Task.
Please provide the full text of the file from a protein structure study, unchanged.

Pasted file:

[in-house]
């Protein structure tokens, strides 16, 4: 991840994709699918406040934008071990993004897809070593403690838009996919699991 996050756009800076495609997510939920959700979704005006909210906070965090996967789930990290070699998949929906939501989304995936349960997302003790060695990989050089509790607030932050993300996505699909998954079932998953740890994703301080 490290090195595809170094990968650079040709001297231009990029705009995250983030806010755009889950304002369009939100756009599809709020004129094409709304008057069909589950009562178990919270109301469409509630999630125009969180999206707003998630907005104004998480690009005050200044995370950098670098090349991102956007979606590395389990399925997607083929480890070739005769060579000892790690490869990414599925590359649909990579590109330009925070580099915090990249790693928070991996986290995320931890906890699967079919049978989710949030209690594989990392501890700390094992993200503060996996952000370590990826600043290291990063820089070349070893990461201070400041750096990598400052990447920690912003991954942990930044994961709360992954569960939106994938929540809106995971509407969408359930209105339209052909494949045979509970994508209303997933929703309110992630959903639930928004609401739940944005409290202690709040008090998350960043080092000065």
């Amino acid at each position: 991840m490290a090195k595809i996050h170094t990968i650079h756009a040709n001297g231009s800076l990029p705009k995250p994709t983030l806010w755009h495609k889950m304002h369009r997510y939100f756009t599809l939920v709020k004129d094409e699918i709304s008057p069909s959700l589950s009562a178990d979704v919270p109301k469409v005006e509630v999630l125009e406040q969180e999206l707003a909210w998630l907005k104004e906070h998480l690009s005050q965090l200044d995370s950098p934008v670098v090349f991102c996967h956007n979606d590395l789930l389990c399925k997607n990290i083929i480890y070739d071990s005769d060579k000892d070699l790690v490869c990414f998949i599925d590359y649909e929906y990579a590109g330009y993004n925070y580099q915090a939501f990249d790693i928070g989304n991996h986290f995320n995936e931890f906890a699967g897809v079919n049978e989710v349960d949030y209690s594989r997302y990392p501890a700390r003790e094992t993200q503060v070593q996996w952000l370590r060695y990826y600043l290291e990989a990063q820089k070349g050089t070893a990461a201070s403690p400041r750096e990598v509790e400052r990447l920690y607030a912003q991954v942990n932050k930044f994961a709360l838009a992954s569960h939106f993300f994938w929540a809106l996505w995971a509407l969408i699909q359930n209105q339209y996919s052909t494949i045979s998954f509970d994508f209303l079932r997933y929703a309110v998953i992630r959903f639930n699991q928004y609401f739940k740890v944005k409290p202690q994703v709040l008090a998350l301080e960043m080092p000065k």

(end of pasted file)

[in-house]
């Protein structure tokens, strides 16, 4: 991840994709699918406040934008071990993004897809070593403690838009996919699991 996050756009800076495609997510939920959700979704005006909210906070965090996967789930990290070699998949929906939501989304995936349960997302003790060695990989050089509790607030932050993300996505699909998954079932998953740890994703301080 490290090195595809170094990968650079040709001297231009990029705009995250983030806010755009889950304002369009939100756009599809709020004129094409709304008057069909589950009562178990919270109301469409509630999630125009969180999206707003998630907005104004998480690009005050200044995370950098670098090349991102956007979606590395389990399925997607083929480890070739005769060579000892790690490869990414599925590359649909990579590109330009925070580099915090990249790693928070991996986290995320931890906890699967079919049978989710949030209690594989990392501890700390094992993200503060996996952000370590990826600043290291990063820089070349070893990461201070400041750096990598400052990447920690912003991954942990930044994961709360992954569960939106994938929540809106995971509407969408359930209105339209052909494949045979509970994508209303997933929703309110992630959903639930928004609401739940944005409290202690709040008090998350960043080092000065």
């Amino acid at each position: 991840m490290a090195k595809i996050h170094t990968i650079h756009a040709n001297g231009s800076l990029p705009k995250p994709t983030l806010w755009h495609k889950m304002h369009r997510y939100f756009t599809l939920v709020k004129d094409e699918i709304s008057p069909s959700l589950s009562a178990d979704v919270p109301k469409v005006e509630v999630l125009e406040q969180e999206l707003a909210w998630l907005k104004e906070h998480l690009s005050q965090l200044d995370s950098p934008v670098v090349f991102c996967h956007n979606d590395l789930l389990c399925k997607n990290i083929i480890y070739d071990s005769d060579k000892d070699l790690v490869c990414f998949i599925d590359y649909e929906y990579a590109g330009y993004n925070y580099q915090a939501f990249d790693i928070g989304n991996h986290f995320n995936e931890f906890a699967g897809v079919n049978e989710v349960d949030y209690s594989r997302y990392p501890a700390r003790e094992t993200q503060v070593q996996w952000l370590r060695y990826y600043l290291e990989a990063q820089k070349g050089t070893a990461a201070s403690p400041r750096e990598v509790e400052r990447l920690y607030a912003q991954v942990n932050k930044f994961a709360l838009a992954s569960h939106f993300f994938w929540a809106l996505w995971a509407l969408i699909q359930n209105q339209y996919s052909t494949i045979s998954f509970d994508f209303l079932r997933y929703a309110v998953i992630r959903f639930n699991q928004y609401f739940k740890v944005k409290p202690q994703v709040l008090a998350l301080e960043m080092p000065k």